Self-described as "not a policy wonk," Greenfield has faced criticism for avoiding campaign events and limiting press access both before and after the coronavirus pandemic. The Iowa GOP highlighted her campaign's repeated removal of cameras from grassroots events in October 2019. The candidate also skipped multiple virtual forums attended by the other three candidates in April.
Greenfield's gaffes on the campaign trail could explain her hesitancy to go on record. After calling GOP incumbent senator Joni Ernst a "socialist" during an October 2019 campaign forum, Greenfield stumbled through three primary debates held in May. She refused to take a position on decriminalizing illegal border crossings, saying, "We need to address issues like that." She was also criticized by all three primary competitors over campaign finance hypocrisy—while Greenfield often claims she is not accepting "one dime in corporate PAC money," the outside groups supporting her are bankrolled in part by corporate PACs and dark money groups.
"You can't smile at people and tell them you're not taking corporate PAC money when you're taking tens of thousands of dollars of corporate PAC money, leadership PAC money that's full of pharmaceutical money, fossil fuel money, and Wall Street money," Mauro said. "She says she wants to end corruption, but she's taking corrupt money, so there's an issue there."
Greenfield dismissed the attacks as "Republican talking points" and claimed she couldn't disassociate from the groups because she doesn't "even know who they are" and "wouldn't even know who to call." She has repeatedly touted the endorsement of EMILY's List during her campaign.
Greenfield has also come under fire for her business dealings. As president of a Des Moines-based real estate firm, Greenfield led a 2015 project that "blindsided" a city shopping center's local tenants. Her proposal would have made German grocer Aldi the fourth big-box retailer within less than one mile, driving out local businesses in the process. Though the proposal was unanimously killed by Windsor Heights city council, Greenfield moved forward with renovations that priced out at least five small businesses and shut down one permanently.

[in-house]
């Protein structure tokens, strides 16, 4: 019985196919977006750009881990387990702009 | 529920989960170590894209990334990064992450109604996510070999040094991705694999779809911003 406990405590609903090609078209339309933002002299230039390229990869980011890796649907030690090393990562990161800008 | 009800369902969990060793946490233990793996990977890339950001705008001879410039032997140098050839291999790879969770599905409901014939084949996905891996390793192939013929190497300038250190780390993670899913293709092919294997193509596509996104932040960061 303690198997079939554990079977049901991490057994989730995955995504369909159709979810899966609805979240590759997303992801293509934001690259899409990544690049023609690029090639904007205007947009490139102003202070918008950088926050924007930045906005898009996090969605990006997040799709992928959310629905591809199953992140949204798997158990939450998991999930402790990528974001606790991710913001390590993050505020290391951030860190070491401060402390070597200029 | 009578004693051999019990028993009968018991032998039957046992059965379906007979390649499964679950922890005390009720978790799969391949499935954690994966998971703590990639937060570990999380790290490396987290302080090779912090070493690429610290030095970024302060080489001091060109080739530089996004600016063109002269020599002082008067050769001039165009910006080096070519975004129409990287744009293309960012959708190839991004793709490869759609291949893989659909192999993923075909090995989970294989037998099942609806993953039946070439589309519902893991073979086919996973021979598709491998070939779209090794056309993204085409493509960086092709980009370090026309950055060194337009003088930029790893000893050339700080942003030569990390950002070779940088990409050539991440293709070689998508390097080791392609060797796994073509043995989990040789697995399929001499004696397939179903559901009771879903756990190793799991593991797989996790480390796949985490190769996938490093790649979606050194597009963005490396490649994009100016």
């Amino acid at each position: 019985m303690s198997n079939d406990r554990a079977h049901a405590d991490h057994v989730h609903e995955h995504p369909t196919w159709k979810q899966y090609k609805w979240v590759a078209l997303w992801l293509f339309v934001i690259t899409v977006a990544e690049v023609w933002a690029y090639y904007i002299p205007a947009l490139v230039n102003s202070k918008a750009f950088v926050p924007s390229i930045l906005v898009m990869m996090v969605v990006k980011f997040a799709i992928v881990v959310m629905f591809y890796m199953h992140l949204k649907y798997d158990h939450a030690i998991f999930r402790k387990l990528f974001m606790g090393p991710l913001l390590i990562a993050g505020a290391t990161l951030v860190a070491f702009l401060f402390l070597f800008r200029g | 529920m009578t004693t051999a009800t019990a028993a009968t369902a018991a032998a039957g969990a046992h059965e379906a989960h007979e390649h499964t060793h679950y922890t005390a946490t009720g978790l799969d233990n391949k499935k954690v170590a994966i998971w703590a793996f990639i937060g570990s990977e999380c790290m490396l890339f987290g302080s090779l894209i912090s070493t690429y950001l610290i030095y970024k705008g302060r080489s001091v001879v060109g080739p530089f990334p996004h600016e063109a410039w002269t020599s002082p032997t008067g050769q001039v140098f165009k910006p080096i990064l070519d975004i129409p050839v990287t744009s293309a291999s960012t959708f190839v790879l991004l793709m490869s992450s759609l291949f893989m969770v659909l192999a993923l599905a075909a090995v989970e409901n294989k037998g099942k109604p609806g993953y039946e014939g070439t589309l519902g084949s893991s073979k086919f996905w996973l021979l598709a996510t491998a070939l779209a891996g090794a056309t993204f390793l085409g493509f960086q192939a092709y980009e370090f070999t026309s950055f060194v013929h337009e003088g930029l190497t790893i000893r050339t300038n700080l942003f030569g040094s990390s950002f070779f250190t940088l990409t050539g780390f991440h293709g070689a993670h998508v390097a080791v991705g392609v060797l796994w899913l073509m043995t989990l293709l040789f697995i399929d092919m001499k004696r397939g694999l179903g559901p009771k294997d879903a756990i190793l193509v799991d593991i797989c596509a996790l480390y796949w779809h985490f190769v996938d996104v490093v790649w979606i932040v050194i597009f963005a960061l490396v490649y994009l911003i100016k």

Following a Free Beacon report on the project, Mauro released a TV ad in May questioning Greenfield's leadership, saying Greenfield "kicked small business out to make room for out-of-state companies."
Greenfield's primary woes come after the DSCC reportedly struggled to recruit a candidate to run against Ernst. According to Iowa Starting Line, Schumer's first choice was former Iowa governor Tom Vilsack, with freshman congresswoman Cindy Axne (D., Iowa) a "close second." It was only after the pair of Democrats turned down the bid that the Senate minority leader pivoted to Greenfield, whose ballot application for Iowa's Third Congressional District was withdrawn in 2018 after her campaign manager admitted to falsifying signatures. Axne went on to win the primary and defeated then-representative David Young (R.) by 2 points.
The DSCC did not respond to a request for comment.
While Greenfield is still expected to win Tuesday's primary, a nominating convention would spell an embarrassing result for national party leaders. A survey of 849 Iowa Democrats conducted by Public Policy Polling showed Greenfield leading the race with 43 percent support to Franken's 12 percent. But the poll was conducted from May 5-6, weeks before the primary debates and Mauro's ad attacking Greenfield. Shelley said that while he would be "surprised" to see Greenfield fall below the 35 percent threshold, he was "personally impressed" with Franken's performance on the campaign trail.
"It seems unlikely that Greenfield is going to end up in a scramble," he said. "But she may come out of this a bit more bruised than the party establishment would like."
Should the primary go to a nominating convention, party leaders would be expected—but not required—to select the race's top vote-getter. The state party's convention is scheduled to take place June 13 regardless of the primary's results, potentially giving Ernst additional time to campaign for the general election while her Democratic challengers look to sway party insiders.
The eventual nominee will face the Iowa Republican in November.